The BBC news website’s environment correspondent has cheekily shown up that nations inadvertently agreed to immediately stop all CO2 emissions at Rio (by agreeing to “prevent further ocean acidification”), and thus surely it was highly successful… but in reality there is:
There are no:
People in developing countries will continue to not have clean water, resources will continue to be plundered unsustainably, and the climate will continue to warm.
There was some progress on marine protected areas and illegal fishing, but overall the results were probably not worth the emissions of all the delegates who flew in.
So we have the reaction:
How do we move forward from here? How do we get the consensus we need? How do we get more politicians around the world making not just speeches like David Cunliffe’s, but acting on them? Setting the targets and the plan behind them to avoid the brutal logic of climate change:
Right now, global emissions are rising, faster and faster. Between 2000 and 2007, they rose at around 3.5 percent a year; by 2009 it was up to 5.6 percent. In 2010, we hit 5.9 percent growth, a record. We aren’t just going in the wrong direction — we’re accelerating in the wrong direction. […]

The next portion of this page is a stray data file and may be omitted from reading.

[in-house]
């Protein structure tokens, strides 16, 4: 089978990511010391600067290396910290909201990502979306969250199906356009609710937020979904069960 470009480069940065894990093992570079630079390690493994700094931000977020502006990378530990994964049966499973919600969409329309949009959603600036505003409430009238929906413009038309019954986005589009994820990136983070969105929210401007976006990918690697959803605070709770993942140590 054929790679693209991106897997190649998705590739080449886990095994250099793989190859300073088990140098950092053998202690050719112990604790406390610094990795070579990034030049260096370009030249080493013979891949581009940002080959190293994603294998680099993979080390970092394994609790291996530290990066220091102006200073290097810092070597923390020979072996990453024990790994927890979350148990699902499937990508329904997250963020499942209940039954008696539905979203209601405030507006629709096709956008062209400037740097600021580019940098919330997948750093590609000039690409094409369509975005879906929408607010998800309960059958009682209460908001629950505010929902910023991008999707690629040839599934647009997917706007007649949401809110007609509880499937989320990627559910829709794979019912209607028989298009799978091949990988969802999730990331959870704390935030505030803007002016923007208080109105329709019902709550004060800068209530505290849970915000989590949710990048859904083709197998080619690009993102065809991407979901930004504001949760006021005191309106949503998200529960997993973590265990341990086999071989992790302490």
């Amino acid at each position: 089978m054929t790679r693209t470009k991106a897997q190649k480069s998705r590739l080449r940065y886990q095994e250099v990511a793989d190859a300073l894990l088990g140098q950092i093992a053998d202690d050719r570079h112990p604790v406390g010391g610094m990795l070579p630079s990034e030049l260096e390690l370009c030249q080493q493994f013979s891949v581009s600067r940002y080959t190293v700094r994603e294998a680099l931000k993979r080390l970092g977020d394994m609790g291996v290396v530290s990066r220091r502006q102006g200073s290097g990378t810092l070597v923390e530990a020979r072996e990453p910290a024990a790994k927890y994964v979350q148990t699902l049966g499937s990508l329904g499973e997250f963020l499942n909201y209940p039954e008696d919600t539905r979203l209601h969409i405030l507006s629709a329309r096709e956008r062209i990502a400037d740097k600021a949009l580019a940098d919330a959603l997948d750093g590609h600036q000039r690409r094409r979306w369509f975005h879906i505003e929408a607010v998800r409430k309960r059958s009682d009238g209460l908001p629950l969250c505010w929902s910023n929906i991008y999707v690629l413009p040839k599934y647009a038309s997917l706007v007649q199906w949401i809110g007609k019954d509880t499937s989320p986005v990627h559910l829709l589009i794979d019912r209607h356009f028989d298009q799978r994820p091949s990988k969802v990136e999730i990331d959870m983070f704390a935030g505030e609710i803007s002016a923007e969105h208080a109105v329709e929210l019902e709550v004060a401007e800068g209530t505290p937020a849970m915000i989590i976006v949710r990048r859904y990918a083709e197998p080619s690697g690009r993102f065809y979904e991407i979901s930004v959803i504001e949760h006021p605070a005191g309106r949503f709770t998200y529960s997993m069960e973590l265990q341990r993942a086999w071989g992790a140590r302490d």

If there is to be any hope of avoiding civilization-threatening climate disruption, the U.S. and other nations must act immediately and aggressively on an unprecedented scale. […]
The science is in and we can’t avoid a dangerous 2 degree rise, and we’re on target for at least a 6 degree one. Professor Kevin Anderson, director of the Tyndall Centre for Climate Change in Britain:
“a 4 degrees C future is incompatible with an organized global community, is likely to be beyond ‘adaptation’, is devastating to the majority of ecosystems, and has a high probability of not being stable.”
But still we trudge on, leaving it to voluntary agreements of odd countries and companies, which cannot possibly be enough.